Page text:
Don’t Spit On My Food

Don’t Spit On My Food July 31, 2020

Photo by CEphoto, Uwe Aranas: Batu Caves, Gombak, Selangor, Malaysia: “No spitting” sign / Wikimedia Commons

Don’t spit on my food. That seems like a reasonable request, doesn’t it? Clearly, everyone will follow it, right? We don’t need government stepping in and telling cooks they can’t spit in people’s food, do we?  People should be free. People should be able to live their lives without government interference.

This seems like something everyone should agree with. No one wants people to spit in their food, and so people will not do it. Right? Of course, the answer is no. People have been known to spit in food, for all kinds of reasons. Because there are people who will do what they should not be doing, government has stepped in and made sure that if people did spit in others food, they will face the consequences of their actions. They are not allowed to do it. How many people complain about this? Only the people who want to spit in others’ food would be upset; everyone else, everyone who wants spit-free food, and who would do not spit in others’ food, are not upset. Government is not stepping on their freedom, but protecting them and their freedom not to have contaminated food.

Certainly, we like freedom. We don’t like being told what to do. But we have no problem being told not to do something which we would otherwise not be doing ourselves. Government is not changing us by telling us not to do what we don’t do. We especially do not mind it when the government tells us to not do something which we already do not do, but we know others, with malicious intent, do, because we know when the government steps in this way, it does help keep us safe. It might not do so perfectly: we know, for example, people still do spit in food, but it helps the situation and limit the harm which otherwise could be done, as it stops many people who might otherwise spit in someone’s food in a moment of anger or malice.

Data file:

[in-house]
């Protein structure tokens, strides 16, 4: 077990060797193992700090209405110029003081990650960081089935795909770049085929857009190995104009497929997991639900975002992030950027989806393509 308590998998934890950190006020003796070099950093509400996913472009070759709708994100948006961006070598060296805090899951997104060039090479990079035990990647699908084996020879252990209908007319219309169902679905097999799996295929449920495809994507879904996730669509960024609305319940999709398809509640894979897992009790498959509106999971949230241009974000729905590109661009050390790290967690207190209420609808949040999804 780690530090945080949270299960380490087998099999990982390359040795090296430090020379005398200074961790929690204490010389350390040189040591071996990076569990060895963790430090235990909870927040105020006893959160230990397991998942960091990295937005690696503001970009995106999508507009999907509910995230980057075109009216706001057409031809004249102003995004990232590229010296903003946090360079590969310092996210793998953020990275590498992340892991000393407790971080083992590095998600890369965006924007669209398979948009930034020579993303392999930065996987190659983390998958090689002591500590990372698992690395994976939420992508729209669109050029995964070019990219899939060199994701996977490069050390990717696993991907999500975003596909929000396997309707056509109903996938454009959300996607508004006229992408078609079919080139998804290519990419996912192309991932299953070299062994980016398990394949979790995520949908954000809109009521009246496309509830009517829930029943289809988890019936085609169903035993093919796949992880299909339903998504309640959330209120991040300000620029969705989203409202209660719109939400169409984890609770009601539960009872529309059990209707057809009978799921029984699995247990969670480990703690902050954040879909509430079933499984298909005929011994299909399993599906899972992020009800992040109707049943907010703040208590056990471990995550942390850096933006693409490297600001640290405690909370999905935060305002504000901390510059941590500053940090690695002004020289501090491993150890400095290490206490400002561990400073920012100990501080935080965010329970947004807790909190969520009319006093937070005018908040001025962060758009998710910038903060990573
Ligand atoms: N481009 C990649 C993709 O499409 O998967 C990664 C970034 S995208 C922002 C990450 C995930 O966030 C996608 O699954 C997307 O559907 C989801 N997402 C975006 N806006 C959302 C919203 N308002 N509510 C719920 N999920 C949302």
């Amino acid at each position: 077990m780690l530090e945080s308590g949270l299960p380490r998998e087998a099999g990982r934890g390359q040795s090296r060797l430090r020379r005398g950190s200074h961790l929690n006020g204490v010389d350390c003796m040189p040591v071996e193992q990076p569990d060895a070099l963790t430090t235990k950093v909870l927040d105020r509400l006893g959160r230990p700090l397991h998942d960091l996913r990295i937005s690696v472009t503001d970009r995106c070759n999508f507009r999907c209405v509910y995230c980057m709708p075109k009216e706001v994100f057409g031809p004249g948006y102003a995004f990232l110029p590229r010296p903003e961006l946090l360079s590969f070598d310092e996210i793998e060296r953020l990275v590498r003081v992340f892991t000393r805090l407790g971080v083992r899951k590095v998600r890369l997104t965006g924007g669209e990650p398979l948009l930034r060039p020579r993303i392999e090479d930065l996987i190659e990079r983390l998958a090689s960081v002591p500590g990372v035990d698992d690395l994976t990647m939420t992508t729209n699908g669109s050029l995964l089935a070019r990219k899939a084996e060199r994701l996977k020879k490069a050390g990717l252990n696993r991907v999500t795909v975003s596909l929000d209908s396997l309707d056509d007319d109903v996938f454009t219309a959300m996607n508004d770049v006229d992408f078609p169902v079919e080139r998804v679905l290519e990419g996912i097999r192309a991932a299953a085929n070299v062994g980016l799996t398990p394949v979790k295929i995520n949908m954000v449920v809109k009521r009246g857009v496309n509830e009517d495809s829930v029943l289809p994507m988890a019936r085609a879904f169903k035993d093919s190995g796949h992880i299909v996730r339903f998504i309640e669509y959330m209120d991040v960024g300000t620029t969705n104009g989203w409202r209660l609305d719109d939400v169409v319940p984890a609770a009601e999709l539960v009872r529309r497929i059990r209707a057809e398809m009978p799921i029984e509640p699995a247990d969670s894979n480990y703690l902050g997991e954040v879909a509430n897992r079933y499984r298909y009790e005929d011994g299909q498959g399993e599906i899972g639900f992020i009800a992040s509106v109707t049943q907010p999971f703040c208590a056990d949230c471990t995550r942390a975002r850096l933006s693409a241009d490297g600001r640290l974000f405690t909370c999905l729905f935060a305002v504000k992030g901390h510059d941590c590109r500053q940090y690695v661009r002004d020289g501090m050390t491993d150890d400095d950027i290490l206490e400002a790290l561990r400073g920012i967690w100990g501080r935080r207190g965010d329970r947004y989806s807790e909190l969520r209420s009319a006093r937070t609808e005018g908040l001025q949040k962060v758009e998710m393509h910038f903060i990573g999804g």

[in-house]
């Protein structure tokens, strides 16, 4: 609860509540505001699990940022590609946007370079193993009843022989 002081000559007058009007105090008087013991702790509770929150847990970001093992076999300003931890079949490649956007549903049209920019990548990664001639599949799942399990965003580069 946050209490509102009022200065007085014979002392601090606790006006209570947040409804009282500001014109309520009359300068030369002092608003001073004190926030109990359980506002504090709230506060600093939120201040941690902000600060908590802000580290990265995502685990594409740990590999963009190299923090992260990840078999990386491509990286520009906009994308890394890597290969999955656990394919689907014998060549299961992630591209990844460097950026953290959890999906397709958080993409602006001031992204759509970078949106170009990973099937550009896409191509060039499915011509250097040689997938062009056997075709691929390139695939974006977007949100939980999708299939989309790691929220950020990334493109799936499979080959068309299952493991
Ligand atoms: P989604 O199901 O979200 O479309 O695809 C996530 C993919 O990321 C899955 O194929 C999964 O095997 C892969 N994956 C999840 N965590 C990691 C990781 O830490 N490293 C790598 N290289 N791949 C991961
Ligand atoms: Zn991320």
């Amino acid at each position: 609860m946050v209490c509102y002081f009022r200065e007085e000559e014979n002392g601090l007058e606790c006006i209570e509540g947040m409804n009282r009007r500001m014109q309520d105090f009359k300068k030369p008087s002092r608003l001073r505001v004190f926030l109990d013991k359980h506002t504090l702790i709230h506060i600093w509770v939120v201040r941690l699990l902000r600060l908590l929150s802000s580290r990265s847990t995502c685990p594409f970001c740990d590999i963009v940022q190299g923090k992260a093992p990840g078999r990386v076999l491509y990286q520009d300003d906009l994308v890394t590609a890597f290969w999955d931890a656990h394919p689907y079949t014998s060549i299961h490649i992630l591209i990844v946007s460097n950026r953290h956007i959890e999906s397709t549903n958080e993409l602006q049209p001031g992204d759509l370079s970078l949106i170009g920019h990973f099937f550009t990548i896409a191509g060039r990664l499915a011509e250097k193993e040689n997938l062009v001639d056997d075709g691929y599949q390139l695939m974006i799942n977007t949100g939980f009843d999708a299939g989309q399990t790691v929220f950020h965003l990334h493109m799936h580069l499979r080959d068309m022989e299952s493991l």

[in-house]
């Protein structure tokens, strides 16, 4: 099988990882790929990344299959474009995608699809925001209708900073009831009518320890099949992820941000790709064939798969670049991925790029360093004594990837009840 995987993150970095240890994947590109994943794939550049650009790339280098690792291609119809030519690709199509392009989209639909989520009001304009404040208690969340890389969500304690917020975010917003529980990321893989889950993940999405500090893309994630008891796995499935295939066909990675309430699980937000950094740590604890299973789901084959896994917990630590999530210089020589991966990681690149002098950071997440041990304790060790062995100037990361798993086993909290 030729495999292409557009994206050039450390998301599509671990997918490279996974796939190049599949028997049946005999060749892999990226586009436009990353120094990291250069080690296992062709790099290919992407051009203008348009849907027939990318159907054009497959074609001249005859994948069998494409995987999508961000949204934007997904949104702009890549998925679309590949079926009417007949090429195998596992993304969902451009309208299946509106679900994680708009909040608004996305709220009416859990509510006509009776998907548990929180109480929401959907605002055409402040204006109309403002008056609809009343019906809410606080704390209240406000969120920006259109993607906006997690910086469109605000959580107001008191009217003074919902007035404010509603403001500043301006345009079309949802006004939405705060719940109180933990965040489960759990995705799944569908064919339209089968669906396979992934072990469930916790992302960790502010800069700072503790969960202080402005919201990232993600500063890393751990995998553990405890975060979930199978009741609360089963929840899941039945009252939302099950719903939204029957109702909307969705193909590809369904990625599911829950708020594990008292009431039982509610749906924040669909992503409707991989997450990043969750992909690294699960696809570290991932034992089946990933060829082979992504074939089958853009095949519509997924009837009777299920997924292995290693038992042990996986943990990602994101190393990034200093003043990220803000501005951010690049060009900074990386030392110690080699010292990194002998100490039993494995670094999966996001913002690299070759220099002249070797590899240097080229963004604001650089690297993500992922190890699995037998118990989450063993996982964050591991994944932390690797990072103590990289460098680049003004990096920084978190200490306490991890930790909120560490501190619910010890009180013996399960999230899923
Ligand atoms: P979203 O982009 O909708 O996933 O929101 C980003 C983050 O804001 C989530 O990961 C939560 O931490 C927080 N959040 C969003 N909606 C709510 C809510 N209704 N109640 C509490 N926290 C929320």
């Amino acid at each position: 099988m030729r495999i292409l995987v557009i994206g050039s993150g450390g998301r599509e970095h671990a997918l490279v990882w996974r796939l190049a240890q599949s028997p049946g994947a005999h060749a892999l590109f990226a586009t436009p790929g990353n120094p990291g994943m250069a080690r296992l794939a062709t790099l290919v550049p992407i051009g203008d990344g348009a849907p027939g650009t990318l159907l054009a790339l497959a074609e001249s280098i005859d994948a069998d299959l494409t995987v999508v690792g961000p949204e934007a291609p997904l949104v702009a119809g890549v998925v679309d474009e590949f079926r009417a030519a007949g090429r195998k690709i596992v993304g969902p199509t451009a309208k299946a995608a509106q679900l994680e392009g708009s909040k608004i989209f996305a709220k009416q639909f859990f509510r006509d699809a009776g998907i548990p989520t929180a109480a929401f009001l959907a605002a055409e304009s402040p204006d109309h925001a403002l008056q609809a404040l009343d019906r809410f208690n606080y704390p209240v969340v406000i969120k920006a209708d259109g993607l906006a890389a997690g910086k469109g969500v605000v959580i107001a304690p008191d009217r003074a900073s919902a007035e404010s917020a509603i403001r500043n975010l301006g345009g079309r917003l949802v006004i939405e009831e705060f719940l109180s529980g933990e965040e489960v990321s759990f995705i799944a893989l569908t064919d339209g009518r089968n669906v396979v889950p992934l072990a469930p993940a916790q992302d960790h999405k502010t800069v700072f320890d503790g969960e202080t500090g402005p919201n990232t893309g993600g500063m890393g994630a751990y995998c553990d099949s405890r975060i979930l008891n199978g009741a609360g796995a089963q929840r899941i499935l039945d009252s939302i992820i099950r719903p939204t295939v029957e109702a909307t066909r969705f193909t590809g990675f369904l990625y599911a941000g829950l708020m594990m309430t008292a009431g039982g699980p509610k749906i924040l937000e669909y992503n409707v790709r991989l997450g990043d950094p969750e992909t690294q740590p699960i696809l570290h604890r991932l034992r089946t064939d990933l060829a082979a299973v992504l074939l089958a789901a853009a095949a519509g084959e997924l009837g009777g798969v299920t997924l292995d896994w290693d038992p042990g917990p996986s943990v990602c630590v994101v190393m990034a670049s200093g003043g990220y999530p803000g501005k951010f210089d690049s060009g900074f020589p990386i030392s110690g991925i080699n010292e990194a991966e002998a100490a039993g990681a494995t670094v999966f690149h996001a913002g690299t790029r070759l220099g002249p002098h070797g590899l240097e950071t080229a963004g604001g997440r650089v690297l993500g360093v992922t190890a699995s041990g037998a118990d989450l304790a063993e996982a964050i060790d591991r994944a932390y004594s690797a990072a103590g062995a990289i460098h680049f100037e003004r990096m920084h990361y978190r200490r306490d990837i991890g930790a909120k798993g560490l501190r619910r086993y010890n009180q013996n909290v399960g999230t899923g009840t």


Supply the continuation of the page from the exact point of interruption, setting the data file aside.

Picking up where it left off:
When people complain about being told what to do, or what not to do, by the government, what they seem to tell us is that they want to do the opposite. Those who would complain about lacking freedom because the government told them not to spit in people’s food would be those who want to spit in people’s food. They could say the government should not step in;  if we didn’t want people to spit in our food, we should not go to restaurants, but if we go, we should know it is something which we choose to accept. How absurd, and yet, that is the kind of argument which many people give in regards to other, legitimate actions made by the government to protect its people.